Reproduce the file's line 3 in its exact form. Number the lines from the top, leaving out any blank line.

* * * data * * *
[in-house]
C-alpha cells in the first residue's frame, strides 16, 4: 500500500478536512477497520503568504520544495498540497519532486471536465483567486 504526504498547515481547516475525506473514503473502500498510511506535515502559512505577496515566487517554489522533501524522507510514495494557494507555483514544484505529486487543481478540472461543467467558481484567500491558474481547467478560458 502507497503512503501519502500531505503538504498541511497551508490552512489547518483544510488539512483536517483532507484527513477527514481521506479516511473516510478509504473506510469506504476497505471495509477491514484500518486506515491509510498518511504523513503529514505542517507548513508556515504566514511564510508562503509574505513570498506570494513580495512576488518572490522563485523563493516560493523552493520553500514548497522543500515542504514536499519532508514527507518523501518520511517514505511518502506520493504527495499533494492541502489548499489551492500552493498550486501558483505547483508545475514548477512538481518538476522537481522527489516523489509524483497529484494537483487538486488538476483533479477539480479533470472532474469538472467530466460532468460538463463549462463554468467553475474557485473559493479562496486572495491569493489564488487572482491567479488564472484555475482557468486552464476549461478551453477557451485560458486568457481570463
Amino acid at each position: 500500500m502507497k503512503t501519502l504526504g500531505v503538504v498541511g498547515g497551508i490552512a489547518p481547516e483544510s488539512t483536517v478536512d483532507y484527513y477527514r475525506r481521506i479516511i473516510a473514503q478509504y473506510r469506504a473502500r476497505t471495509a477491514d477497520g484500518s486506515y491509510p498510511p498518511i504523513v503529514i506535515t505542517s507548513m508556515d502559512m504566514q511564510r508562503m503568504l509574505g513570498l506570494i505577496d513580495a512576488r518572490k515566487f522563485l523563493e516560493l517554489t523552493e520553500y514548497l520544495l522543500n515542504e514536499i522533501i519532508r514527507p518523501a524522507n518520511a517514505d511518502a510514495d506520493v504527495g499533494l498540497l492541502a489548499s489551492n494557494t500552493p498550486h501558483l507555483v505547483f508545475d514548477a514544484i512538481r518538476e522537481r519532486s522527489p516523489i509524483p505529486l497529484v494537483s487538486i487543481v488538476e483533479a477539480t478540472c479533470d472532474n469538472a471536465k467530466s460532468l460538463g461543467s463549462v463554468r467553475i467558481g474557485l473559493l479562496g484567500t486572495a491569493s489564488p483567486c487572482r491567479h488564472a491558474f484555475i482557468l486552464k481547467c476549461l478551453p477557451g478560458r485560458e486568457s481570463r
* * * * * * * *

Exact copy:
Amino acid at each position: 500500500m502507497k503512503t501519502l504526504g500531505v503538504v498541511g498547515g497551508i490552512a489547518p481547516e483544510s488539512t483536517v478536512d483532507y484527513y477527514r475525506r481521506i479516511i473516510a473514503q478509504y473506510r469506504a473502500r476497505t471495509a477491514d477497520g484500518s486506515y491509510p498510511p498518511i504523513v503529514i506535515t505542517s507548513m508556515d502559512m504566514q511564510r508562503m503568504l509574505g513570498l506570494i505577496d513580495a512576488r518572490k515566487f522563485l523563493e516560493l517554489t523552493e520553500y514548497l520544495l522543500n515542504e514536499i522533501i519532508r514527507p518523501a524522507n518520511a517514505d511518502a510514495d506520493v504527495g499533494l498540497l492541502a489548499s489551492n494557494t500552493p498550486h501558483l507555483v505547483f508545475d514548477a514544484i512538481r518538476e522537481r519532486s522527489p516523489i509524483p505529486l497529484v494537483s487538486i487543481v488538476e483533479a477539480t478540472c479533470d472532474n469538472a471536465k467530466s460532468l460538463g461543467s463549462v463554468r467553475i467558481g474557485l473559493l479562496g484567500t486572495a491569493s489564488p483567486c487572482r491567479h488564472a491558474f484555475i482557468l486552464k481547467c476549461l478551453p477557451g478560458r485560458e486568457s481570463r